Initial Coin Offerings

The Central Bank’s Discussion Paper sets out its views with respect to ICOs.  SFIs may act as sponsors or promoters of ICOs, as long as they create no on balance sheet obligations, or fall within the range of prohibited payment tokens. They may only act as agents in these offerings to facilitate sales on a best-efforts basis. In such cases, the prior consent (or non-objection) of the Central Bank must be obtained. In reviewing proposed sponsorship of ICOs, the Central Bank will determine whether the offering would meet the definition, and satisfy the requirement of a sanctioned instrument under the PSA, or be subject to any regulatory oversight criteria that the SCB may establish. If the instrument falls outside the scope of either regulated framework, the Central Bank may still object to the ICO on the basis that it poses an unmanageable risk to the SFI or The Bahamas.

An ICO will be considered sponsored by a central bank SFI where any of the following criteria is met:

  • The offering creates a direct claim on or obligation of the SFI;
  • The SFI underwrites or guarantees the offering;
  • The SFI sells or markets the offering; or
  • The marketing of the offering either implies an association with or carries the endorsement of, the SFI.

An ICO will be considered sponsored by a central bank SFI where any of the following criteria is met:

  • The offering creates a direct claim on or obligation of the SFI;
  • The SFI underwrites or guarantees the offering;
  • The SFI sells or markets the offering; or
  • The marketing of the offering either implies an association with or carries the endorsement of, the SFI.

Exchange Control Considerations

The Central Bank’s Discussion Paper sets out its views with respect to exchange controls.  The Exchange Control (EC) Regulations govern investments into and out of foreign assets and the convertibility of Bahamian currency to facilitate residents’ movement into, and out of, foreign assets.

Unless they are denominated in Bahamian dollars and sponsored by resident entities, the Central Bank views crypto assets as foreign assets for EC purposes. Residents are entitled to invest in these as they would any foreign assets. In this case, the investments may only be funded with foreign exchange purchased through the investment currency market (ICM). The use of credit cards to purchase crypto assets does not negate the fact that there is an intervening settlement in foreign currency, and hence a sale of foreign currency.

Subject to the range of domestic (Bahamian dollar) instruments permitted by the SCB, residents will be allowed to invest in local crypto assets. However, for EC purposes, direct investments in such assets by non-residents will remain prohibited, aside from general accommodations that already apply for “like” portfolio instruments under Exchange Controls. Current accommodations apply to cross-listed regional securities on BISX or similar regulated exchanges, and temporary residents on work permits. That said, non-fiat-based payment tokens are impermissible Bahamian dollar crypto instruments.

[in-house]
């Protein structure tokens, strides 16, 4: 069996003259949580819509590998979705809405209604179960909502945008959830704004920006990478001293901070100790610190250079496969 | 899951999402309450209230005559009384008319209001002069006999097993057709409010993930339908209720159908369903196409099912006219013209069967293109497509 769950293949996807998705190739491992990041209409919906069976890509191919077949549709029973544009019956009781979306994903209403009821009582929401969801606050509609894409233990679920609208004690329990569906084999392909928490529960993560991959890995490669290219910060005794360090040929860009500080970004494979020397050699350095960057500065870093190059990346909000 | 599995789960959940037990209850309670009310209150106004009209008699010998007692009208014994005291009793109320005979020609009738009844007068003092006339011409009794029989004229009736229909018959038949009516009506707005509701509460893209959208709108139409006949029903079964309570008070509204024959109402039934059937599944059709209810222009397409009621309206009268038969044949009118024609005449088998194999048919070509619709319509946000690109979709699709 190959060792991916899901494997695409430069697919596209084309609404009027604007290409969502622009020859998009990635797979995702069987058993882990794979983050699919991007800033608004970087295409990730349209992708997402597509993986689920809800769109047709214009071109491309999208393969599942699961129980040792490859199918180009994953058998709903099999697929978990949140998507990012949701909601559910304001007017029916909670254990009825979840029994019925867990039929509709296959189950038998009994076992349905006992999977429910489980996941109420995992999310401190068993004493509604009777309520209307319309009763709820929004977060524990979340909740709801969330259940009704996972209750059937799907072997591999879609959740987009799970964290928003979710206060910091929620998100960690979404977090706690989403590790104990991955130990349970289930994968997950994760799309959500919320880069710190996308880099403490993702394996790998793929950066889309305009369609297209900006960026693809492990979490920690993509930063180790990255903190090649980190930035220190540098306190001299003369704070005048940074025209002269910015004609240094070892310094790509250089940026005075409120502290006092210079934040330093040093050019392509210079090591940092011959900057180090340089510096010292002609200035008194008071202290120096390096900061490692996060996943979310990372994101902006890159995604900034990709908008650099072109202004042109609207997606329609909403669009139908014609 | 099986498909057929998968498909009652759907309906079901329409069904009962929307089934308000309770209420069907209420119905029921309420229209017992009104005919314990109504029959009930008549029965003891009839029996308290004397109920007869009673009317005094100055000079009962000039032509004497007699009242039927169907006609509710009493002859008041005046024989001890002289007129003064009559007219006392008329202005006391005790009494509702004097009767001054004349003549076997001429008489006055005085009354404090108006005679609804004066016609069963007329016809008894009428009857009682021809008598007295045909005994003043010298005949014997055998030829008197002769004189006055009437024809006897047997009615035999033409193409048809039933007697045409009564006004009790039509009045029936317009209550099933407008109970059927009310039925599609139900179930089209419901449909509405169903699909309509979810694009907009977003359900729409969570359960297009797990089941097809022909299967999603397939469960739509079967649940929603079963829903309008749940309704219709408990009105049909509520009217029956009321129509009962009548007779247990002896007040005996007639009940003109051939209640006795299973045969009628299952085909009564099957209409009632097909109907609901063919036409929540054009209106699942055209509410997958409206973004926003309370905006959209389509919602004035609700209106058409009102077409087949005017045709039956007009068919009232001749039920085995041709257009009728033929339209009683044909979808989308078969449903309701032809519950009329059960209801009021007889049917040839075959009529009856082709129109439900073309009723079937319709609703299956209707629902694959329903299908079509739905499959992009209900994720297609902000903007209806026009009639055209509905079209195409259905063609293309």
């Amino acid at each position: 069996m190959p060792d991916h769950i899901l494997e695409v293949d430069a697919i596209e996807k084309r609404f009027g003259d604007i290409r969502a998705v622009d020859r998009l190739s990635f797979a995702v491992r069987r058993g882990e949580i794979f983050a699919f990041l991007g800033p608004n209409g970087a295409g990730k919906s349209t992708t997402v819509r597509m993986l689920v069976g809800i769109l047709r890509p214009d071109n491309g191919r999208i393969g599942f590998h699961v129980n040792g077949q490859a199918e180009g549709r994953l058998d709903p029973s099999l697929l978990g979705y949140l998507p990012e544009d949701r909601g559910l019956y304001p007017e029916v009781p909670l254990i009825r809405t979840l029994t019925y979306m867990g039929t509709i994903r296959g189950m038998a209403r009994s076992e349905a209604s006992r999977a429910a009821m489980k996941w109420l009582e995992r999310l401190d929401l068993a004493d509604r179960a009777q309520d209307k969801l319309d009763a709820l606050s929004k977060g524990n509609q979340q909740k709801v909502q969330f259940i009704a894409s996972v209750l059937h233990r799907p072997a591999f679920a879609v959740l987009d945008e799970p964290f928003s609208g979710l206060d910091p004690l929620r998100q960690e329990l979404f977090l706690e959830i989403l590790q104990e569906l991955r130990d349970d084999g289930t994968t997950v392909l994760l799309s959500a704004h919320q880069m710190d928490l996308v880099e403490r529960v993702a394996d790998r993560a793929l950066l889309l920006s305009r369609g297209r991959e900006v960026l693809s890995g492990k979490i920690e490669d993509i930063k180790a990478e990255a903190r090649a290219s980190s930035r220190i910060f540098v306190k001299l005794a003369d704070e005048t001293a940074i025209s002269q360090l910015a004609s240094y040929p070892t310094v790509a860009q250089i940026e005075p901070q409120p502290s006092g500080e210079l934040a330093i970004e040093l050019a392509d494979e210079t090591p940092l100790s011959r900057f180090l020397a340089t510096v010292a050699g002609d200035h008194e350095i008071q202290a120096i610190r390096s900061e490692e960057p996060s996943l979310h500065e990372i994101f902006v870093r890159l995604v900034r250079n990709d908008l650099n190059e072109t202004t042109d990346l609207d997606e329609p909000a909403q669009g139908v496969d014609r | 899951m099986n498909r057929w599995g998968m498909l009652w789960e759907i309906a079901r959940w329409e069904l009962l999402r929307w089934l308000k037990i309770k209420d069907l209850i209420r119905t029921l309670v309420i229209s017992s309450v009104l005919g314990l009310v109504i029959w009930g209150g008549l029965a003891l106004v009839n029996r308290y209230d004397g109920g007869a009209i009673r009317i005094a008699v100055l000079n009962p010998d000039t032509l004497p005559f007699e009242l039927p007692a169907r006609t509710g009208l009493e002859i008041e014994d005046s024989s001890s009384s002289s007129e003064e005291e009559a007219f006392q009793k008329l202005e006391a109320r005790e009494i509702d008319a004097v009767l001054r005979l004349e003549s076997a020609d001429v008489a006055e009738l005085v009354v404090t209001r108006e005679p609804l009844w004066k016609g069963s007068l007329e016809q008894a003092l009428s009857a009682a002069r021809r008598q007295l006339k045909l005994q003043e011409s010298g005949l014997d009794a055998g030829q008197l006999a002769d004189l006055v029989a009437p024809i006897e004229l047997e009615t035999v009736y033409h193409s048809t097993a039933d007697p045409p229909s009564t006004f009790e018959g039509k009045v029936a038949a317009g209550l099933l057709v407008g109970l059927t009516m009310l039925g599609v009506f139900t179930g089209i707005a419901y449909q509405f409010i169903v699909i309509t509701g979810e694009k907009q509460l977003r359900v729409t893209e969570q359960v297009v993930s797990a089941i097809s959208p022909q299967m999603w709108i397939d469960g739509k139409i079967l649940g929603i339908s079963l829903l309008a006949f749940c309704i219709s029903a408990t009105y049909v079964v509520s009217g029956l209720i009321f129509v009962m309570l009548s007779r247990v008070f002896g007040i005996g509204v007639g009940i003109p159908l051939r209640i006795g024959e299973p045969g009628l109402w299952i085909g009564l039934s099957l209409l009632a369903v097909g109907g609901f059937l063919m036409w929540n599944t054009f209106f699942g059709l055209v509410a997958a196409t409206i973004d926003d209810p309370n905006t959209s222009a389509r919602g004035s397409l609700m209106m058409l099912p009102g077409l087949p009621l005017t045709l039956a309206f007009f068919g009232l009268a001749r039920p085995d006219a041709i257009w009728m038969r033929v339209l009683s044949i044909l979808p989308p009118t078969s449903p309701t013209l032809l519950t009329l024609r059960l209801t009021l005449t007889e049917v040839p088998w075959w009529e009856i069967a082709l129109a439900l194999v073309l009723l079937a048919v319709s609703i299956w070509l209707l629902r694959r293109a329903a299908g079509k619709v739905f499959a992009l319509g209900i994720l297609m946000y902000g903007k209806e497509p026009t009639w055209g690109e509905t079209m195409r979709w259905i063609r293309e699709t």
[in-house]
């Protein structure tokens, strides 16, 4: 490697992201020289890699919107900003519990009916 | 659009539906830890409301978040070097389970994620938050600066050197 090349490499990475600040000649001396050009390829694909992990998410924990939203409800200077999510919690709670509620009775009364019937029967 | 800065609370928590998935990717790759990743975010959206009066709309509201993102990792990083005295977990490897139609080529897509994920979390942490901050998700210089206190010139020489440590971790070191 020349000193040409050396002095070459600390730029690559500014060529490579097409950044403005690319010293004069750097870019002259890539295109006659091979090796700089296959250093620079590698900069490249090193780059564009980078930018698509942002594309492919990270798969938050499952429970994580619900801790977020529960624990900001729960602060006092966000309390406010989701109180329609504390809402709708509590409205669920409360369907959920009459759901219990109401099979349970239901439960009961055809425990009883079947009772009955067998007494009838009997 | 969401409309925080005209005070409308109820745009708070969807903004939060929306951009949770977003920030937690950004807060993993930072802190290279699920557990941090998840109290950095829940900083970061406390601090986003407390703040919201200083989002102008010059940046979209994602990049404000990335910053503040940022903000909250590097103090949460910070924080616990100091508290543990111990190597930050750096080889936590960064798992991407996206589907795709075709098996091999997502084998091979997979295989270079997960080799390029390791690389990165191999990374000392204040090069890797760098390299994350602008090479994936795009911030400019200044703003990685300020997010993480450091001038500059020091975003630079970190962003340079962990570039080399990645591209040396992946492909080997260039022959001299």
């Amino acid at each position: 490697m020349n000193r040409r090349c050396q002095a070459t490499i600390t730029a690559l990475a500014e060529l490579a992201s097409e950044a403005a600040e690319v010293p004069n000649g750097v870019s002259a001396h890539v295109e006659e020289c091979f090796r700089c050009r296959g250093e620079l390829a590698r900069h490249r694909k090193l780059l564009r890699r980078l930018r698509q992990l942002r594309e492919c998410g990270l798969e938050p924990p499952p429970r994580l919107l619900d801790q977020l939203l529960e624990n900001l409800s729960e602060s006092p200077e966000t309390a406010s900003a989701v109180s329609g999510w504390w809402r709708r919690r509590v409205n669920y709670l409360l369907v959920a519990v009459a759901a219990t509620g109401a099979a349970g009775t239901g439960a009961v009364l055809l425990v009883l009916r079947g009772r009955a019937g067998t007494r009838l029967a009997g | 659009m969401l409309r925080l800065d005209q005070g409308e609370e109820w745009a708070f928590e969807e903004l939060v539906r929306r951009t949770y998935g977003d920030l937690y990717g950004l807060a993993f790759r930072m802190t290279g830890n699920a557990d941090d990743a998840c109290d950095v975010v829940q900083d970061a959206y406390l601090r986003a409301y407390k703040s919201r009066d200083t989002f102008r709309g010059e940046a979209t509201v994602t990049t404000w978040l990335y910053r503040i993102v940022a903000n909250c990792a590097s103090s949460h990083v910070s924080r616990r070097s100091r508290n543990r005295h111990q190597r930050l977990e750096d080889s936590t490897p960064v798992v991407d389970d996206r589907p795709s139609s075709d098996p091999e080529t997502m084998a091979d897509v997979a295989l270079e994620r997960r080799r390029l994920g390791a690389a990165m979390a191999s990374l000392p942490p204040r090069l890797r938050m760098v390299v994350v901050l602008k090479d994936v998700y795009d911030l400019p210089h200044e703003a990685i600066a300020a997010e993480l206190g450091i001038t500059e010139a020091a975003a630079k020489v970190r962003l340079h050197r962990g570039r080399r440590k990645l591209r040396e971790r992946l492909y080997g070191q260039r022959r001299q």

The Central Bank of the Bahamas issued Responses to Comments.

P.S. Insights on Cryptocurrency Legal Issues

Most jurisdictions and authorities have yet to enact laws governing cryptocurrencies, meaning that, for most countries, the legality of crypto mining remains unclear.

Under the Financial Crimes Enforcement Network (FinCEN), crypto miners are considered money transmitters, so they may be subject to the laws that govern that activity. In Israel, for instance, crypto mining is treated as a business and is subject to corporate income tax. In India and elsewhere, regulatory uncertainty persists, although Canada and the United States are relatively friendly to crypto mining.

However, apart from jurisdictions that have specifically banned cryptocurrency-related activities, very few countries prohibit crypto mining.

Our Freeman Law Cryptocurrency Law Resource page provides a summary of the legal status of cryptocurrency for each country across the globe with statutory or regulatory provisions governing cryptocurrency.  The globe below provides links to country-by-country summaries:


Podcast:

The Freeman Law Project – Cryptocurrency Regulation and Taxation: A Brief Primer


Is cryptocurrency legal in The Bahamas?

Do you have questions about cryptocurrency, digital currencies, or blockchain technology?
Freeman Law can help with digital currencies, tax planning, and tax compliance.   Contact us now to schedule a consultation or call (214) 984-3410 to discuss your cryptocurrency and blockchain technology concerns.


[1] The SCB is a statutory body established in 1995 pursuant to the Securities Board Act, 1995. That Act has since been repealed and replaced by new legislation. The SCB’s mandate is now defined in the Securities Industry Act, 2011 (SIA, 2011). The Commission is responsible for the administration of the SIA, 2011 and the Investment Funds Act, 2003 (the IFA), which provides for the supervision and regulation of the activities of the investment funds, securities, and capital markets. The Commission, having been appointed Inspector of Financial and Corporate Services effective 1 January 2008, is also responsible for administering the Financial and Corporate Service Providers Act, 2000.